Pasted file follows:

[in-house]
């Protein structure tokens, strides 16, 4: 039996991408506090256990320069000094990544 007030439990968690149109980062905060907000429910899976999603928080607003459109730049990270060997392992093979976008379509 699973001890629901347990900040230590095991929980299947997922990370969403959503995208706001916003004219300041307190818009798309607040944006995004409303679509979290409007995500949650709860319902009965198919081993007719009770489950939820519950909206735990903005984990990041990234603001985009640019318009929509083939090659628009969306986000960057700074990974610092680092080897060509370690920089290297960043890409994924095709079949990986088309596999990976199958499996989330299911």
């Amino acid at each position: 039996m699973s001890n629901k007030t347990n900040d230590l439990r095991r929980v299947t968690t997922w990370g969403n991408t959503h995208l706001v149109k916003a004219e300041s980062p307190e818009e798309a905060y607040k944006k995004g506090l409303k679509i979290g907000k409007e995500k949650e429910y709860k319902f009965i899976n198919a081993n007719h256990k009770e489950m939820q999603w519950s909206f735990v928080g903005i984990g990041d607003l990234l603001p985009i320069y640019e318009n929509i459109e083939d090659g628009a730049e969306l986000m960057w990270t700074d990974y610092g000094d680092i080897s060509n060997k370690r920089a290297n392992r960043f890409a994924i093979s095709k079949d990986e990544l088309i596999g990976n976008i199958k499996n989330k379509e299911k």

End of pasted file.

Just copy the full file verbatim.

[in-house]
């Protein structure tokens, strides 16, 4: 039996991408506090256990320069000094990544 007030439990968690149109980062905060907000429910899976999603928080607003459109730049990270060997392992093979976008379509 699973001890629901347990900040230590095991929980299947997922990370969403959503995208706001916003004219300041307190818009798309607040944006995004409303679509979290409007995500949650709860319902009965198919081993007719009770489950939820519950909206735990903005984990990041990234603001985009640019318009929509083939090659628009969306986000960057700074990974610092680092080897060509370690920089290297960043890409994924095709079949990986088309596999990976199958499996989330299911």
């Amino acid at each position: 039996m699973s001890n629901k007030t347990n900040d230590l439990r095991r929980v299947t968690t997922w990370g969403n991408t959503h995208l706001v149109k916003a004219e300041s980062p307190e818009e798309a905060y607040k944006k995004g506090l409303k679509i979290g907000k409007e995500k949650e429910y709860k319902f009965i899976n198919a081993n007719h256990k009770e489950m939820q999603w519950s909206f735990v928080g903005i984990g990041d607003l990234l603001p985009i320069y640019e318009n929509i459109e083939d090659g628009a730049e969306l986000m960057w990270t700074d990974y610092g000094d680092i080897s060509n060997k370690r920089a290297n392992r960043f890409a994924i093979s095709k079949d990986e990544l088309i596999g990976n976008i199958k499996n989330k379509e299911k």